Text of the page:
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At the Dada Portfolio, we invest in a broad spectrum of high-return opportunities. We combine our aggressive stock picking with conservative portfolio management, because at the end of the day, we want each of our holdings to have a significant impact on our portfolio's upside -- but only a limited impact on its downside.
As of this writing, we have eight total positions. Most of those initial purchases have been around $500, a 3% allocation relative to the total investable capital our portfolio will receive. We like starting off around 3%, because it gives us a foot in the door while also giving us some time to get to know the stock and the story better.
Today, though, we're going to make a much bigger leap: We want to open up a 5% initial position, $800, on a new stock that's been on my radar screen for quite a while now.
Qlik Technologies (Nasdaq: QLIK ) makes business intelligence software. Sun Tzu said that "if you know your enemies and know yourself, you will not be imperiled in a hundred battles." That's what BI is all about.
Managing and operating a business without BI is like trying to hit a home run blindfolded. People are screaming at you, telling you, "Swing now! Swing harder! Just missed!" But at the end of the day, you still don't know where the ball is.
Clearly, business intelligence is important, but traditionally it's been treated almost as alchemical sorcery. The major BI providers like IBM (NYSE: IBM ) , Oracle (Nasdaq: ORCL ) , and SAP (NYSE: SAP ) have always tailored their offerings to be completely indecipherable to the average business user. Executives on the top floor could employ armies of database techies to query and decode the outputs of their machine high priest, but access to that information was essentially forbidden to common mortal employees.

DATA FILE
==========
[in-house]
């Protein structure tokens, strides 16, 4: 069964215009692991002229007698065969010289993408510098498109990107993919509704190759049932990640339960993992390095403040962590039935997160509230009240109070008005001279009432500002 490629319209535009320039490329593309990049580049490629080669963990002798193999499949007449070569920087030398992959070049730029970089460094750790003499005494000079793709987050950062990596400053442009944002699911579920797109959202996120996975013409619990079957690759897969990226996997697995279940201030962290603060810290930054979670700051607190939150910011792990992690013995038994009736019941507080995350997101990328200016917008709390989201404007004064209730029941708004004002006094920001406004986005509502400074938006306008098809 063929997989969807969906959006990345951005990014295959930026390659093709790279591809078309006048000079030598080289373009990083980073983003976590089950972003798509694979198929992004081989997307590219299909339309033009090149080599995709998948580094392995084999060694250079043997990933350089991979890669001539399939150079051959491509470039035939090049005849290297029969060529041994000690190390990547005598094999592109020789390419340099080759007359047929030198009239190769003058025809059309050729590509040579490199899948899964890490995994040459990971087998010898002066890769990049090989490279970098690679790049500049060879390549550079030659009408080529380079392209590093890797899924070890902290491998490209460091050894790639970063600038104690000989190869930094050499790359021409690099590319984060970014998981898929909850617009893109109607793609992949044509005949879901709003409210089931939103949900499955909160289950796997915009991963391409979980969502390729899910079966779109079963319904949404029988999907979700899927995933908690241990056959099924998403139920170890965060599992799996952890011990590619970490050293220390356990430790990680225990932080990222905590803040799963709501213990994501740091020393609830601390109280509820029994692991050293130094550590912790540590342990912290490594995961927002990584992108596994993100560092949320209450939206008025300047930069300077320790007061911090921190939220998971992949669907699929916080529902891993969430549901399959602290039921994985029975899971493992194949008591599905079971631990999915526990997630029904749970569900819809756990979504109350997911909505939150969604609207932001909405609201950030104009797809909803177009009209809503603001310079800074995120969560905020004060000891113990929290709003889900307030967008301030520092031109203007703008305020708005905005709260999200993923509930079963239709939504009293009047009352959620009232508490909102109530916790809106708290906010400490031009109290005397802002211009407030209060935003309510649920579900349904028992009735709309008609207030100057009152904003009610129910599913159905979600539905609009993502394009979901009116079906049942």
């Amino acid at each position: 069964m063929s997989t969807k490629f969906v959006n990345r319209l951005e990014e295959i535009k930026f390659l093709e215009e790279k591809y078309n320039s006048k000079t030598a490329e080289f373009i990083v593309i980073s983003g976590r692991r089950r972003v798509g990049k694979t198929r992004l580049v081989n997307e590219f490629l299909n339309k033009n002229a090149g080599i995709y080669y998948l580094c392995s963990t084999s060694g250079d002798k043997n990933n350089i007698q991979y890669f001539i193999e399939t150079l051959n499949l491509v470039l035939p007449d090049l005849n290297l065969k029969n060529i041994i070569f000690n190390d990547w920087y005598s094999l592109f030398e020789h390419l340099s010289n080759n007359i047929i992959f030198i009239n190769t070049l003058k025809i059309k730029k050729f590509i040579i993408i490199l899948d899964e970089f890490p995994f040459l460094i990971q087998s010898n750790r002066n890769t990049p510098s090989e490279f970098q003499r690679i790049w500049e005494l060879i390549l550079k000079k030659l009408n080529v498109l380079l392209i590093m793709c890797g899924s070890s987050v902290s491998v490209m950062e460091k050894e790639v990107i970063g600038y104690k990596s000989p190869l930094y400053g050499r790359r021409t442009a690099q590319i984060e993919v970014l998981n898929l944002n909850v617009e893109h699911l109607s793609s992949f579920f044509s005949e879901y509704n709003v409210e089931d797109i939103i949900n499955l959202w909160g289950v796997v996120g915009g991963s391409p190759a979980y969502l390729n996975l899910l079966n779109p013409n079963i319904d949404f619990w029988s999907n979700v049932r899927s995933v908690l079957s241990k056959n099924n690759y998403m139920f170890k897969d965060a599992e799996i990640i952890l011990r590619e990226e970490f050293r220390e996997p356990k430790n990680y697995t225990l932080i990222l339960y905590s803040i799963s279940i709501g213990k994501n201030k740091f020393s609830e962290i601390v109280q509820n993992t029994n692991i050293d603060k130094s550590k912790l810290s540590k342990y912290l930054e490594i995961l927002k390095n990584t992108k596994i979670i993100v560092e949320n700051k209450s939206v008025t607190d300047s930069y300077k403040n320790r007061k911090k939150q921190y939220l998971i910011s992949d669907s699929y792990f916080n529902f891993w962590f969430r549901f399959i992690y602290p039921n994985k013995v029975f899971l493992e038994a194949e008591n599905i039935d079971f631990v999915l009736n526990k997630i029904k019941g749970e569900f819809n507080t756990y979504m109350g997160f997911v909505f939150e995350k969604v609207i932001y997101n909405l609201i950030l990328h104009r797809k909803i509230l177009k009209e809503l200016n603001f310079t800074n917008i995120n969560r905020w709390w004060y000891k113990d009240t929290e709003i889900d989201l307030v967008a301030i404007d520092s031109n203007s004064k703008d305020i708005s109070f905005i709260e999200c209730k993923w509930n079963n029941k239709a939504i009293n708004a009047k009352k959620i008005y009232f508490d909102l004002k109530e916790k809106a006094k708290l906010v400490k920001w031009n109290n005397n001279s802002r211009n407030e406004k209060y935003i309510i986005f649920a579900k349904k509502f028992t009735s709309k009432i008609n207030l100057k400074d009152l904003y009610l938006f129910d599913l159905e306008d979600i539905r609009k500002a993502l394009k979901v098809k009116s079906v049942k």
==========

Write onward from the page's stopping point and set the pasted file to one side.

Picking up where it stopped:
In contrast, Qlik designs its software to be easy to implement, use, and understand -- easy enough that even lower-level business units can adopt and deploy its flagship QlikView product in mere months. (Traditional BI tools can take more than a year.) Once QlikView establishes a beachhead in those periphery units, the business strategy becomes what the company calls "land and expand." Qlik strives to pick up adoption throughout the entire organization the old-fashioned way: through word-of-mouth and really good results.
Assorted valuation sorcery
All this strategy talk is well and good, but the numbers really prove the point. Qlik's revenue has grown at a compound annual growth rate of 40% in the past two years. While its margins have been relatively weak, they've been increasing steadily from 2.5% in 2008 to 8.8% in the last 12 months. This should not be at all surprising; in fact, it's extremely encouraging.
The upward margin trend suggests that as Qlik continues to grow, it's been able to scale up very effectively. At its heart, it's a software company, so we expect higher margins. But Qlik's put so much into sales and marketing -- which is a very good thing, when we see those efforts yield the significant increases in revenue they've generated – that it hasn't yet reached the margin levels of a mature software company.
For prospective investors like us, that means that the company's valuation multiples are actually a bit deceptively high, and that Qlik really isn't as expensive as a cursory glance might suggest. What is Qlik worth? My quick and dirty discounted cash flow analysis, factoring in a net margin that eventually reaches 25%, spits out anywhere from $50 to $65. But honestly, I don't know.
Qlik's probably a lot more than what it's selling for right now -- and that's about as good an answer you'll get. It's certainly good enough for $800 of our money. How about you?